Rethinking the First Resurrection

Who likes to be wrong? It’s usually hard to recognize an error and change. Yet if you’re in a field of study where new discoveries are being made, you’ll end up needing to change your views from time to time.

For years, I have regarded the phrase “the first resurrection” as a synonym for “all the righteous dead.” That would include all who have been or will be resurrected. I even threw in those alive at the return of the Messiah, the ones who will be translated from mortal bodies to immortal without ever dying.

Is that really who these people called “the first resurrection” are? Let’s examine the text.

Revelation 20 starts with a description of the binding of Satan for 1,000 years (Rev. 20:1-3). Then judgment is given to an unnamed group seated on thrones:

Then I saw thrones, and they sat on them, and judgment was given to them. (Rev. 20:4a)

At that point, a different group, those martyred by the beast (AKA the Antichrist), are raised to life:

And I saw the souls of those who had been beheaded because of their testimony of Jesus and because of the word of God, and those who had not worshiped the beast or his image, and had not received the mark on their forehead and on their hand; and they came to life and reigned with Christ for a thousand years. (Rev. 20:4b-c)

We learn that they are special in two ways. First, they will reign with the Messiah for the 1,000 years (the Millennium). Second, they have been resurrected 1,000 years before the rest of the dead will be:

The rest of the dead did not come to life until the thousand years were completed. This is the first resurrection. (Rev. 20:5)

If my belief is correct, then these particular martyrs were killed after the rapture of the Church. They were killed for their faith in God and His Messiah during the Day of the Lord.

“This is the first resurrection,” Revelation 20:5b says. But what is “this”?

Is “this” the group of martyrs under discussion here, those raised at the start of the Millennium? Or is “this” all believers through the ages? Or some subgroup of the saints that includes those martyred during the Day of the Lord?

The very next verse describes them:

Blessed and holy is the one who has a part in the first resurrection; over these the second death has no power, but they will be priests of God and of Christ and will reign with Him for a thousand years. (Rev. 20:6)

Can all of the saints, the redeemed, be said to be blessed and holy? Will they all reign with our holy Yeshua (Jesus) for 1,000 years? I don’t think so. Part of my reasoning follows:

  • Some saints will be raised later at the Great White Throne Judgment. Their names will be found in the Book of Life, so they will not be cast into the Lake of Fire (Rev. 20:11-15).
  • The overcomers are a subset of believers, according to what we read in the letters to the churches in Revelation 2 and 3. Not all of the saved will overcome.
  • Some believers will have all their works burned up. These are generally called “carnal Christians.” They will escape destruction but not receive rewards. Rewards are to be based on deeds. The Messiah will not hand out “participation trophies.” (See 1 Cor. 3:11-15.)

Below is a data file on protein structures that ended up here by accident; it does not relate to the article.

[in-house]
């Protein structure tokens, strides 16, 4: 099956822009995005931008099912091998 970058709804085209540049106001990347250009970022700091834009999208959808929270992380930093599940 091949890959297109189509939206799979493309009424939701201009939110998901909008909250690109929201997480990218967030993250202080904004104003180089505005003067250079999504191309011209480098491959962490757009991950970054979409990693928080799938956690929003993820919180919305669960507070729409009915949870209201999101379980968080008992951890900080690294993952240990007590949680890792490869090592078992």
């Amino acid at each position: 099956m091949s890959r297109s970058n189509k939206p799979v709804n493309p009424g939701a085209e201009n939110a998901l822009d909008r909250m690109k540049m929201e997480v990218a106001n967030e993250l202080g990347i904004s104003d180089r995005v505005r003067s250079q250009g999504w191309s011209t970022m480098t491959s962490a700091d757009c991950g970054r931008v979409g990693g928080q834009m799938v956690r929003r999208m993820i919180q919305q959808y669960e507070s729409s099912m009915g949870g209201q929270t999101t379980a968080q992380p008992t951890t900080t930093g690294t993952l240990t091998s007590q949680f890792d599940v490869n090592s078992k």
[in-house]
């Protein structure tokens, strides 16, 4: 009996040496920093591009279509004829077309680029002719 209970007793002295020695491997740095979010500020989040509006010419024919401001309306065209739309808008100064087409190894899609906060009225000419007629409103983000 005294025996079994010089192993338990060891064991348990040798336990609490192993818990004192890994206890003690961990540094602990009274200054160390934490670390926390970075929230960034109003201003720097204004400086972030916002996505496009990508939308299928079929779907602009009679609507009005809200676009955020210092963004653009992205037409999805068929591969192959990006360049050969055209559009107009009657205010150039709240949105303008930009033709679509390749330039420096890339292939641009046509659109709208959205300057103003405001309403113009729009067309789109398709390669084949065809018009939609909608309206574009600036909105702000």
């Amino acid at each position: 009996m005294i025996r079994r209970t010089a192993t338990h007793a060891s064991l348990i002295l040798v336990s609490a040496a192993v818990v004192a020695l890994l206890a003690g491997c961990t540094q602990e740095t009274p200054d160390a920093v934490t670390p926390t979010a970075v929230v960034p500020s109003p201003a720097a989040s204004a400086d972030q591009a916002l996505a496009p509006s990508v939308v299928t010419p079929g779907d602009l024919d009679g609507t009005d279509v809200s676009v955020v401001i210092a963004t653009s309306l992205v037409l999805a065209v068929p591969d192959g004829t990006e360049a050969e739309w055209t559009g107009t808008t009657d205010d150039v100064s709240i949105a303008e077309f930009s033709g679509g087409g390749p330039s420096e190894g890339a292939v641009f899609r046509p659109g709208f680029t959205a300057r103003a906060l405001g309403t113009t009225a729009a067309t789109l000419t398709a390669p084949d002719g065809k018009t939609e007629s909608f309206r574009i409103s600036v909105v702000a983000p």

My conclusion is that “the first resurrection” refers to one specific, greatly-blessed group. They have endured the worst of the persecution by the Antichrist. They are, therefore, counted worthy of the greatest honor. They are entrusted with authority, since they have proven faithful even unto death.

How are these, then, the “first” resurrection? We know that others have been raised to new life before them. Yet the Greek word that means “first” allows for more than one interpretation. A thing—or in this case a group of persons—may be first chronologically (in time) or first hierarchically (in honor). We find this also in English. Remember how Henry Lee described George Washington? “First in war, first in peace, and first in the hearts of his countrymen.”

The Bible Knowledge Commentary states of this “first resurrection” group:

It should be obvious, however, that in no sense could this be the number-one resurrection chronologically because historically Christ was the first to rise from the dead with a transformed, resurrected body. There was also the resurrection “of many” (Matt. 27:52–53) which took place when Christ died.

(Walvoord, J. F. (1985). Revelation. In J. F. Walvoord & R. B. Zuck (Eds.), The Bible Knowledge Commentary: An Exposition of the Scriptures. Wheaton, IL: Victor Books.)

It goes on to ask, “In what sense then can this resurrection in Revelation 20:5 be ‘first’?” Here is my answer:

Many other saints will be quite blessed, but not all rule and reign with the Messiah for the 1,000 years, the Millennium. The “first resurrection” saints will exercise authority under the Messiah throughout the Millennium. Ruling alongside them will be the apostles of the Lamb (as Yeshua promised them in Matthew 19:28) and those we saw in Revelation 20:4a, rulers already seated on thrones before the “first resurrection” saints were brought back to life. About those already seated, we have much to say—in a future blog post.

All Scripture verses are taken from the New American Standard Bible, Updated Edition (NASU), unless otherwise noted. Copyright © 1960, 1962, 1963, 1968, 1971, 1972, 1973, 1975, 1977, 1995 by The Lockman Foundation. All rights reserved.

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